Social and Economic Inequality in International Labor Migration Systems
Thursday, February 7, 2019 - 12:00pm to Thursday, February 7, 2019 - 1:30pm
Social and Economic Inequality in International Labor Migration Systems

Although studies on the Overseas Filipino Worker (OFW) program of the Philippines exists, few of these have been conducted in framing the issue as an economic development strategy. In fact, in the five decades of Philippine labor exportation, the primacy of the roles of household and individual choice to work abroad is so ingrained into societal memory that substantial discussion of the macroeconomic and microeconomic pressures that have engendered, maintained, and even amplified this phenomenon is largely deficient in the literature. This research proposes to analyze the OFW program as a case study in economic development strategy using an integrated qualitative and quantitative approach. Furthermore, this research aims to critically explore the most basic premise and promise of the OFW program – that working overseas will result in sustained higher standards of living for workers and their families. This means shrinking the wage gap among citizens. However, the accelerating rate of labor outmigration from the Philippines may reflect a different reality – one of increasing inequality. To this end, the main research question I am proposing to answer with this research is, “To what extent has the OFW program alleviated or exacerbated social and economic inequality on various levels (international, national, community, and individual)?”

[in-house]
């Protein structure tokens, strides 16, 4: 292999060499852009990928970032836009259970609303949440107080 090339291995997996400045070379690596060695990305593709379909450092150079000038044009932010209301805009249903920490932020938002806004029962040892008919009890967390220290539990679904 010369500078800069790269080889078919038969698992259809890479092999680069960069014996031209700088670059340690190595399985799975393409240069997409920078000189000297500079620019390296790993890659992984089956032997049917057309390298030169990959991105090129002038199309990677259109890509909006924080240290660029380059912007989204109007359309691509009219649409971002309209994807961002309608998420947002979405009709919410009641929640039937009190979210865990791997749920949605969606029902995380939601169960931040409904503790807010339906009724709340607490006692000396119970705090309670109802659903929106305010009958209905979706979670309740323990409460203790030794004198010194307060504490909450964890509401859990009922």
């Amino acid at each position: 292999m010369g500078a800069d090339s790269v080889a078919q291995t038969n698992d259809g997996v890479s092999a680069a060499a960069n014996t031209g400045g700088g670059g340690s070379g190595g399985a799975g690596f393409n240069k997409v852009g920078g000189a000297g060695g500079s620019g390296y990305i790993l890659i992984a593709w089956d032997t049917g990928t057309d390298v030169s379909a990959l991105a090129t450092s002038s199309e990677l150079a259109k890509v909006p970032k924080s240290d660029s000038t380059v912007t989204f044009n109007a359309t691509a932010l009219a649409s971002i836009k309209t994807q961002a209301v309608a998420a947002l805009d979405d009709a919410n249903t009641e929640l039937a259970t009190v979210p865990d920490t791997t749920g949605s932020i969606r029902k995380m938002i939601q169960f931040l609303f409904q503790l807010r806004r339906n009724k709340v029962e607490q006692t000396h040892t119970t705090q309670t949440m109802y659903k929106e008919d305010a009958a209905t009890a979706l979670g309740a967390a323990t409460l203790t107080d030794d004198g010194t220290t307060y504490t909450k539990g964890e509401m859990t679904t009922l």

About the speaker:

Chris de Venecia is a 5th year Ph.D. student in Urban Studies with a concentration on economic development and social justice. Prior to moving to Portland, he received his MURP from the University of Hawai’i where he studied community-based economic development, natural resources management, and environmental planning. Chris hopes his proposed work in international labor and economic outcomes results in new insights about international work, outsourced labor, household reproduction, and labor immigrants themselves. 


Location: URBN 220